Nepal is in the news due to the terrible earthquake that destroyed many buildings and killed over 8,100 people on April 25 this year. The 7.8 rated earthquake also badly damaged many of the world heritage sites in Kathmandu, Patan, and Bhaktapur and the other sites in the Kathmandu Valley. A second major earthquake struck on May 12 with a force of 7.3 further damaging the buildings and causing terror for the Nepalese as more deaths and collapsed buildings added to the national damage. For a country with a fragile infrastructure and poor economy, the hardships ahead are daunting. I am happy I was able to travel there a year ago, and have many images of the country before this latest calamity. It was at the end of the dry season, so the air was quite smoggy and visibility poor from cooking fires etc. As noted before, the people are welcoming and friendly, and need to work very hard to survive. Luck and tourists are especially important in helping pay the bills for each home. We were told that the government is quite ineffective in meeting the peoples needs, as the political class serves their own needs first. Durbar Squares in Kathmandu and Patan were quite badly damaged, and are some of the historic areas with buildings dating between 1427 and the 1700s. The Durbar squares are famous for tourist sites and also serve as meeting places for all sorts of people and commerce. These historic places were often the site for the temples and rulers palaces. This image of several Nepalese “Holy Men” or Sadhu was taken at Durbar Square in Kathmandu. The Sadhu are Hindi yogis who are solely dedicated to liberation by ascending to the forth or final stage of life through meditation and renunciation of life’s possessions. They historically live in forests, caves, or Hindu temples and survive with gifts of food from other worshipers. They are most often followers of Shiva and have the trident-shaped tika of Shiva painted on their foreheads. Hashish is also commonly used as part of their path to spiritual insight. It is a difficult life for sure.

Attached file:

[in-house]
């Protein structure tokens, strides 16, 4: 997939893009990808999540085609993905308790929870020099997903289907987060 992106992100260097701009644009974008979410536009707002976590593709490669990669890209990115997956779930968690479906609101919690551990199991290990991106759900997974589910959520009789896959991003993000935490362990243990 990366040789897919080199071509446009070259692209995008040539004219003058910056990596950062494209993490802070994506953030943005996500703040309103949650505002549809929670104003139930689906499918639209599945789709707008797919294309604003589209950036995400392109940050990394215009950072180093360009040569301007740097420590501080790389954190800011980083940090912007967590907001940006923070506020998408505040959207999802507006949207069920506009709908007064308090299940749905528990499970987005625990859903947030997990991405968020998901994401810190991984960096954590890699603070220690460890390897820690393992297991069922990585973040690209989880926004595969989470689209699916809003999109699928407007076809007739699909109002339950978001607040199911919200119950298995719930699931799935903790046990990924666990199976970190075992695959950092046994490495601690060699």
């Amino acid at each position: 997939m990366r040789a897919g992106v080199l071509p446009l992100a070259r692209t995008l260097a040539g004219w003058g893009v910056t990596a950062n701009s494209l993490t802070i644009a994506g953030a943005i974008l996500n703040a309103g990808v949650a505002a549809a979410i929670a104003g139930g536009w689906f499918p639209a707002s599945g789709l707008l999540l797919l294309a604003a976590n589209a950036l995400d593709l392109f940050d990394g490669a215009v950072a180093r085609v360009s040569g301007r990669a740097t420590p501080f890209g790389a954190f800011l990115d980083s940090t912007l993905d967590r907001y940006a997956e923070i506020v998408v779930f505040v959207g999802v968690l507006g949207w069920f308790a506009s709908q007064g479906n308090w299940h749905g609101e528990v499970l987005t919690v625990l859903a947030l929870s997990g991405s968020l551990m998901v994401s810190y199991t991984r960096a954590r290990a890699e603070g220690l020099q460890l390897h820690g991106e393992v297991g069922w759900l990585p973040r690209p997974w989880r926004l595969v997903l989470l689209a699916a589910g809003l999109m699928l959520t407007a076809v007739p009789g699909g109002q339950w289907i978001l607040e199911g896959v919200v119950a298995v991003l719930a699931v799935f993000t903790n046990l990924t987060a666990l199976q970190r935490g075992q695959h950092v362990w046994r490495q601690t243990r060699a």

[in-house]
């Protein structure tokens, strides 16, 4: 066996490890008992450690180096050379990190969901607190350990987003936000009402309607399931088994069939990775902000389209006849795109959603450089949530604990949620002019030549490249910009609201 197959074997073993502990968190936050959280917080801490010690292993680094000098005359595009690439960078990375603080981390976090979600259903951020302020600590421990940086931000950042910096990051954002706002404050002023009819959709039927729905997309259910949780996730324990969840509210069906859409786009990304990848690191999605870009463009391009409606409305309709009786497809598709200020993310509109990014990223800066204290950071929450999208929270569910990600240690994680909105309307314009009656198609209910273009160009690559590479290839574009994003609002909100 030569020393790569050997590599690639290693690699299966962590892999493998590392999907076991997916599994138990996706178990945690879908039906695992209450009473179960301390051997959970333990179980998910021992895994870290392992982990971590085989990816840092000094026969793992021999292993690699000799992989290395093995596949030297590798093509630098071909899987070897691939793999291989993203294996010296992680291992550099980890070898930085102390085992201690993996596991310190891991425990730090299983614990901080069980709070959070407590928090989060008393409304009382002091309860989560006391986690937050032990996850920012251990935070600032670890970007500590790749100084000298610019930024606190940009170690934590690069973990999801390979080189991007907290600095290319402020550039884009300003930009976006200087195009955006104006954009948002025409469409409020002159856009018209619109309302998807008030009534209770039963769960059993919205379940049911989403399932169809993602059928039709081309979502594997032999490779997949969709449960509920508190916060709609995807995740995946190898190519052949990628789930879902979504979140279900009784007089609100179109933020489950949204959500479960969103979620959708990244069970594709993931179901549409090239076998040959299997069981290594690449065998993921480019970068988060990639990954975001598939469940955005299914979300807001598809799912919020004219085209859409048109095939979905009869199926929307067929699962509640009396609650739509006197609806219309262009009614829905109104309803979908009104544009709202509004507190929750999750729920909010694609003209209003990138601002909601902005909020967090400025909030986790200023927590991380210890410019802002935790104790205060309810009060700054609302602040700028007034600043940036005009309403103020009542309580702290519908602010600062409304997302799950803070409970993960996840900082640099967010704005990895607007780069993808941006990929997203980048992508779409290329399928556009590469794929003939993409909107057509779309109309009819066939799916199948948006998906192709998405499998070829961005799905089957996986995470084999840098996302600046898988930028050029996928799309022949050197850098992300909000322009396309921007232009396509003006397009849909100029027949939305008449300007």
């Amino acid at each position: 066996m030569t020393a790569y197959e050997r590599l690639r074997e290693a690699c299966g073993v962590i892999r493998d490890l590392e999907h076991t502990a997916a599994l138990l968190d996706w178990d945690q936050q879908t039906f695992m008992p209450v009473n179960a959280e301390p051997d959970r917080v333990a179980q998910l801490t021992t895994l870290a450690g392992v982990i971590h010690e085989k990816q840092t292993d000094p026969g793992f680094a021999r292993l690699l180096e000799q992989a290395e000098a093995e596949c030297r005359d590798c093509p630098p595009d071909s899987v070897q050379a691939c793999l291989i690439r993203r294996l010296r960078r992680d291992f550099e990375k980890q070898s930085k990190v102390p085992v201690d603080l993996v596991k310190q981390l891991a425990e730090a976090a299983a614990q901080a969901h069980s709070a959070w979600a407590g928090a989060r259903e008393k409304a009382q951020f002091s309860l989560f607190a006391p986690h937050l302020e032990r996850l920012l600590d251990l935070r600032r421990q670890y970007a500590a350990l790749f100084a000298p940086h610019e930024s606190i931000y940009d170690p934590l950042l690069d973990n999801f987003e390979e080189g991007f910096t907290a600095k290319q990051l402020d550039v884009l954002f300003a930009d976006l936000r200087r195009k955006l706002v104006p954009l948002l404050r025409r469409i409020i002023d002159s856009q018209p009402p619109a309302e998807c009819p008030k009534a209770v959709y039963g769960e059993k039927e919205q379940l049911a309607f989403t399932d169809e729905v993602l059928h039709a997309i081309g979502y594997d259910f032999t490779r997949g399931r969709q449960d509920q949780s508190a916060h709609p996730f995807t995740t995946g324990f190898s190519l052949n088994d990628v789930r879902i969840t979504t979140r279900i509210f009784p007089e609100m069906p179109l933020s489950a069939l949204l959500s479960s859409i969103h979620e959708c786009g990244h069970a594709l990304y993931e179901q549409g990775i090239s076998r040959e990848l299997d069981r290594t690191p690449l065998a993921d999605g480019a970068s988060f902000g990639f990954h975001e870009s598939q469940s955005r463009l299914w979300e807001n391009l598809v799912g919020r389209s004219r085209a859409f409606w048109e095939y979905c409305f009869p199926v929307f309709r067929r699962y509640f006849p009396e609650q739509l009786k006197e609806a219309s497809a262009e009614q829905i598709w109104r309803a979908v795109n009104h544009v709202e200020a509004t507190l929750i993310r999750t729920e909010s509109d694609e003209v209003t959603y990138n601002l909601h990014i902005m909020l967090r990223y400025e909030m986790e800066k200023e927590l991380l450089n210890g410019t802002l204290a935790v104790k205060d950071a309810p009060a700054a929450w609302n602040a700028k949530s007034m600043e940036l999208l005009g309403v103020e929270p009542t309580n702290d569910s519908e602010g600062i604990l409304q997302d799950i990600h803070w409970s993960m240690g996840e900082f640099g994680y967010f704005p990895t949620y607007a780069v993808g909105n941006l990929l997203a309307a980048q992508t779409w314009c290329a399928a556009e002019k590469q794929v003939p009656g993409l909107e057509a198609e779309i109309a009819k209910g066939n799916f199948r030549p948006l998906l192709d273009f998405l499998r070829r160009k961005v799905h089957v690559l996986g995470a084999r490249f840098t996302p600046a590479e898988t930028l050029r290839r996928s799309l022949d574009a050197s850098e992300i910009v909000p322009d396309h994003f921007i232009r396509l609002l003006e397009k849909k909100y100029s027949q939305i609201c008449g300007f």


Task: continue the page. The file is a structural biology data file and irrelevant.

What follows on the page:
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Humanlandscapes was first an idea, then a portfolio, and now an art book and art space. The images and commentary for this blog, flows from a celebration of the body, beauty, and the alluring power of the natural world.